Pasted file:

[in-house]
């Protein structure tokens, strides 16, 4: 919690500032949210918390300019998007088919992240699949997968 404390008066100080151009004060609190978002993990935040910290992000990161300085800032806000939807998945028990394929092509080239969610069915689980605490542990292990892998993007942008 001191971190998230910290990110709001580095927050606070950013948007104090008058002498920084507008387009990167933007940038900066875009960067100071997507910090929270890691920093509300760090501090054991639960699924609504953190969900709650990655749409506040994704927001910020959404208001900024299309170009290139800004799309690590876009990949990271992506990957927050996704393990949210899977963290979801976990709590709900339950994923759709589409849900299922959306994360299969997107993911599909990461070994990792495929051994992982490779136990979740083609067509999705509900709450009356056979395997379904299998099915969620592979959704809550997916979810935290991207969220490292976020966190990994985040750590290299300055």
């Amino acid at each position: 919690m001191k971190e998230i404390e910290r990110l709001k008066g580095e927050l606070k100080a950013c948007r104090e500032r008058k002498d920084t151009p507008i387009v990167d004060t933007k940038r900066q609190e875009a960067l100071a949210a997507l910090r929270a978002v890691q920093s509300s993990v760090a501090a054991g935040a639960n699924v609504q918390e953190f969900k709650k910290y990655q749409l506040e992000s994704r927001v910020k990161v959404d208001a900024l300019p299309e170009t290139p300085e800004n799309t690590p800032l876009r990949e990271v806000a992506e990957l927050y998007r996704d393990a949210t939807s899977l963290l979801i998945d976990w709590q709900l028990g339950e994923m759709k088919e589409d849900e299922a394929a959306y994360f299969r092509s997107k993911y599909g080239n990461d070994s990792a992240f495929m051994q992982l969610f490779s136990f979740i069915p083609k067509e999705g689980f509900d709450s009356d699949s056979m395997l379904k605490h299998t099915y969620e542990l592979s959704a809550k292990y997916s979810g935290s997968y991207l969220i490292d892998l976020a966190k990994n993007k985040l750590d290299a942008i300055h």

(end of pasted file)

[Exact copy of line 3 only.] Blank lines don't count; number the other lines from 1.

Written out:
């Amino acid at each position: 919690m001191k971190e998230i404390e910290r990110l709001k008066g580095e927050l606070k100080a950013c948007r104090e500032r008058k002498d920084t151009p507008i387009v990167d004060t933007k940038r900066q609190e875009a960067l100071a949210a997507l910090r929270a978002v890691q920093s509300s993990v760090a501090a054991g935040a639960n699924v609504q918390e953190f969900k709650k910290y990655q749409l506040e992000s994704r927001v910020k990161v959404d208001a900024l300019p299309e170009t290139p300085e800004n799309t690590p800032l876009r990949e990271v806000a992506e990957l927050y998007r996704d393990a949210t939807s899977l963290l979801i998945d976990w709590q709900l028990g339950e994923m759709k088919e589409d849900e299922a394929a959306y994360f299969r092509s997107k993911y599909g080239n990461d070994s990792a992240f495929m051994q992982l969610f490779s136990f979740i069915p083609k067509e999705g689980f509900d709450s009356d699949s056979m395997l379904k605490h299998t099915y969620e542990l592979s959704a809550k292990y997916s979810g935290s997968y991207l969220i490292d892998l976020a966190k990994n993007k985040l750590d290299a942008i300055h």